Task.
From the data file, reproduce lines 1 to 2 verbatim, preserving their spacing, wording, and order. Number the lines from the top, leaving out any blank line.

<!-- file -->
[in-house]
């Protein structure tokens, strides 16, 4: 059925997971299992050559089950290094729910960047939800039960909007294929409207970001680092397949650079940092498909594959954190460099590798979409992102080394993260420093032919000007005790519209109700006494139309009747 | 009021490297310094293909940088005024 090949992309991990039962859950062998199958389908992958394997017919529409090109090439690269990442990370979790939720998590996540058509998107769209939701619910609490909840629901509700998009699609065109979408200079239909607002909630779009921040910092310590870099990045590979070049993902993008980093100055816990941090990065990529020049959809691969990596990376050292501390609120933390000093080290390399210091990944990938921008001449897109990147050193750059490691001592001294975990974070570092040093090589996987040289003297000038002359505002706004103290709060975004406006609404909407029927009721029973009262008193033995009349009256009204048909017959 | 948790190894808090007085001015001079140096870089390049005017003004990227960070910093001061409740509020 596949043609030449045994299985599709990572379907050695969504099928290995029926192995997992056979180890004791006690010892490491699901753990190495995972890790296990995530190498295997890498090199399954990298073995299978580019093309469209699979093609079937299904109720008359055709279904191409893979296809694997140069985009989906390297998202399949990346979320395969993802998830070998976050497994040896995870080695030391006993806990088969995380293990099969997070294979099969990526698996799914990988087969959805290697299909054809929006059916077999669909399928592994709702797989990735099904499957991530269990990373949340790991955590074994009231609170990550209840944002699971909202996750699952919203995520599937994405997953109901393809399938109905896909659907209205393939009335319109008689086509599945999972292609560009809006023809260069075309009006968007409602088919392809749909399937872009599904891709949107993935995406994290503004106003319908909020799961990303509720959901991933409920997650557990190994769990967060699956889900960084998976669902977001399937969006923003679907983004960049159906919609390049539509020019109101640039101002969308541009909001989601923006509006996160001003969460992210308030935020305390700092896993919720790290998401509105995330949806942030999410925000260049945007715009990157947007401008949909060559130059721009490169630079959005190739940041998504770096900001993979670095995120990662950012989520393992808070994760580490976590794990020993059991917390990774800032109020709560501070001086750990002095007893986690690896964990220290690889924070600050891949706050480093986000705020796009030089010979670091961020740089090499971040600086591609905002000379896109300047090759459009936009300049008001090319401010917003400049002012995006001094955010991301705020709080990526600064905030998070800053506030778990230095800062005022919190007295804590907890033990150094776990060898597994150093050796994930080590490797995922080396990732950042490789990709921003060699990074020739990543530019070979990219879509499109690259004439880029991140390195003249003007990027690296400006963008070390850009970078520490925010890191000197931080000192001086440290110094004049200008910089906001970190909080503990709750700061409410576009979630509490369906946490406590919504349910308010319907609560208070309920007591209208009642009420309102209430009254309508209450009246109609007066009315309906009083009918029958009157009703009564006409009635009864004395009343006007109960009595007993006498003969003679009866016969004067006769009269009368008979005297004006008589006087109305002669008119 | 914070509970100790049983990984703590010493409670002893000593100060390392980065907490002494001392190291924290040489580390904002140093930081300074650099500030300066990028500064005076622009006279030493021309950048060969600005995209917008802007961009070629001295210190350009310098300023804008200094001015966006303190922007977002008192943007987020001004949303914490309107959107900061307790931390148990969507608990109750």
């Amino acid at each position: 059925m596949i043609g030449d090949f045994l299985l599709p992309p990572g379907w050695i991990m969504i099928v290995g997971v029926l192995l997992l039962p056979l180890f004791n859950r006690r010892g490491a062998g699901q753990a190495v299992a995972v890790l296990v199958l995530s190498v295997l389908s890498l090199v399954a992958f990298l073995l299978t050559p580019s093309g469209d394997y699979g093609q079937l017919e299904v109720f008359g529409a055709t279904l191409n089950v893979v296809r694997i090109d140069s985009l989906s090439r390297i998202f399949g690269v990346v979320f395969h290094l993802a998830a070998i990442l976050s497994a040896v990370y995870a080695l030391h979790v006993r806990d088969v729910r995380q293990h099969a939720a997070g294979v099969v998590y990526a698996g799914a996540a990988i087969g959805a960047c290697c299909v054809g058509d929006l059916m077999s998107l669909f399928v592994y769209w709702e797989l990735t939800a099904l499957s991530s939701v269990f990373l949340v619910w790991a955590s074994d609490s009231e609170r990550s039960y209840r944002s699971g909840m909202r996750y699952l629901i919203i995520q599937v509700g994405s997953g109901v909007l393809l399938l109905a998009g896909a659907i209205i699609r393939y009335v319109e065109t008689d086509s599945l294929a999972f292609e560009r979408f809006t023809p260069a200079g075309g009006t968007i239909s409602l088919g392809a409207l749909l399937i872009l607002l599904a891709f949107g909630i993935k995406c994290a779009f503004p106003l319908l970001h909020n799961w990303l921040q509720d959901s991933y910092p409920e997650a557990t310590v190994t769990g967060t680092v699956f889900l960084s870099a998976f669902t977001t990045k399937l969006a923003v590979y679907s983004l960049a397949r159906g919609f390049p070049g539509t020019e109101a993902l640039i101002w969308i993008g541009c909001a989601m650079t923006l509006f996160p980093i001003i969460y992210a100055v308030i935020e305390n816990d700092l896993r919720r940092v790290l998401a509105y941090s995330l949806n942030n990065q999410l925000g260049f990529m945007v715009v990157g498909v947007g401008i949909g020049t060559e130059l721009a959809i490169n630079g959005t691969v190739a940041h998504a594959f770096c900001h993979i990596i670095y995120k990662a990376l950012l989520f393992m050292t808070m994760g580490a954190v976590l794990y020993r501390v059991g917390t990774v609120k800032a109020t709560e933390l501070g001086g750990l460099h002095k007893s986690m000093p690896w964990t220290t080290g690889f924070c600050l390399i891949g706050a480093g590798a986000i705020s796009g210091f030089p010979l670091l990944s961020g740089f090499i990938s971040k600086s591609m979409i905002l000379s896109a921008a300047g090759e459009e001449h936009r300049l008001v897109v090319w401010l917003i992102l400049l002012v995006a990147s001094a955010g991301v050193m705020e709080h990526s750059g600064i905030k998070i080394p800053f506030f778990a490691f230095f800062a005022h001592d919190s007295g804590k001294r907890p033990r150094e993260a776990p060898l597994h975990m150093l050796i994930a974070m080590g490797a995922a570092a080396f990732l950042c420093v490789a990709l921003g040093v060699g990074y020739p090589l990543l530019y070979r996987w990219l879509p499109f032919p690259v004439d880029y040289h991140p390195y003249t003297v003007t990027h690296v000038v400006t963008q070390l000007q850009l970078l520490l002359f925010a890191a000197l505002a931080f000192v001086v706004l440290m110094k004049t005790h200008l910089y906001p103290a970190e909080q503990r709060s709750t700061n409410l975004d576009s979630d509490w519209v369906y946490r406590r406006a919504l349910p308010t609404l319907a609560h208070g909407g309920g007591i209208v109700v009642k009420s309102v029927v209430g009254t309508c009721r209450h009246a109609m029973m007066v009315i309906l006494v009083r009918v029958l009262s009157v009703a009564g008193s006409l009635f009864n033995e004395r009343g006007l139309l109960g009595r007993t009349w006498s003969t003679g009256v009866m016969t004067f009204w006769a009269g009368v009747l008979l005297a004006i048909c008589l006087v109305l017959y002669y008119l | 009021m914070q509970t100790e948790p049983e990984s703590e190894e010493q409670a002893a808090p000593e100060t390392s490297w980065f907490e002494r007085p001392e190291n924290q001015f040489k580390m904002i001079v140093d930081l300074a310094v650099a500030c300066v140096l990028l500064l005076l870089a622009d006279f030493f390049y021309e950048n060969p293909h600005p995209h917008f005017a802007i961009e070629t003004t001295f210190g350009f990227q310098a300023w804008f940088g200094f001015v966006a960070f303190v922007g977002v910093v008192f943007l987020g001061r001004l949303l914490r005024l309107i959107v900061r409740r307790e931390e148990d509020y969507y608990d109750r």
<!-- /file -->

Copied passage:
[in-house]
């Protein structure tokens, strides 16, 4: 059925997971299992050559089950290094729910960047939800039960909007294929409207970001680092397949650079940092498909594959954190460099590798979409992102080394993260420093032919000007005790519209109700006494139309009747 | 009021490297310094293909940088005024 090949992309991990039962859950062998199958389908992958394997017919529409090109090439690269990442990370979790939720998590996540058509998107769209939701619910609490909840629901509700998009699609065109979408200079239909607002909630779009921040910092310590870099990045590979070049993902993008980093100055816990941090990065990529020049959809691969990596990376050292501390609120933390000093080290390399210091990944990938921008001449897109990147050193750059490691001592001294975990974070570092040093090589996987040289003297000038002359505002706004103290709060975004406006609404909407029927009721029973009262008193033995009349009256009204048909017959 | 948790190894808090007085001015001079140096870089390049005017003004990227960070910093001061409740509020 596949043609030449045994299985599709990572379907050695969504099928290995029926192995997992056979180890004791006690010892490491699901753990190495995972890790296990995530190498295997890498090199399954990298073995299978580019093309469209699979093609079937299904109720008359055709279904191409893979296809694997140069985009989906390297998202399949990346979320395969993802998830070998976050497994040896995870080695030391006993806990088969995380293990099969997070294979099969990526698996799914990988087969959805290697299909054809929006059916077999669909399928592994709702797989990735099904499957991530269990990373949340790991955590074994009231609170990550209840944002699971909202996750699952919203995520599937994405997953109901393809399938109905896909659907209205393939009335319109008689086509599945999972292609560009809006023809260069075309009006968007409602088919392809749909399937872009599904891709949107993935995406994290503004106003319908909020799961990303509720959901991933409920997650557990190994769990967060699956889900960084998976669902977001399937969006923003679907983004960049159906919609390049539509020019109101640039101002969308541009909001989601923006509006996160001003969460992210308030935020305390700092896993919720790290998401509105995330949806942030999410925000260049945007715009990157947007401008949909060559130059721009490169630079959005190739940041998504770096900001993979670095995120990662950012989520393992808070994760580490976590794990020993059991917390990774800032109020709560501070001086750990002095007893986690690896964990220290690889924070600050891949706050480093986000705020796009030089010979670091961020740089090499971040600086591609905002000379896109300047090759459009936009300049008001090319401010917003400049002012995006001094955010991301705020709080990526600064905030998070800053506030778990230095800062005022919190007295804590907890033990150094776990060898597994150093050796994930080590490797995922080396990732950042490789990709921003060699990074020739990543530019070979990219879509499109690259004439880029991140390195003249003007990027690296400006963008070390850009970078520490925010890191000197931080000192001086440290110094004049200008910089906001970190909080503990709750700061409410576009979630509490369906946490406590919504349910308010319907609560208070309920007591209208009642009420309102209430009254309508209450009246109609007066009315309906009083009918029958009157009703009564006409009635009864004395009343006007109960009595007993006498003969003679009866016969004067006769009269009368008979005297004006008589006087109305002669008119 | 914070509970100790049983990984703590010493409670002893000593100060390392980065907490002494001392190291924290040489580390904002140093930081300074650099500030300066990028500064005076622009006279030493021309950048060969600005995209917008802007961009070629001295210190350009310098300023804008200094001015966006303190922007977002008192943007987020001004949303914490309107959107900061307790931390148990969507608990109750």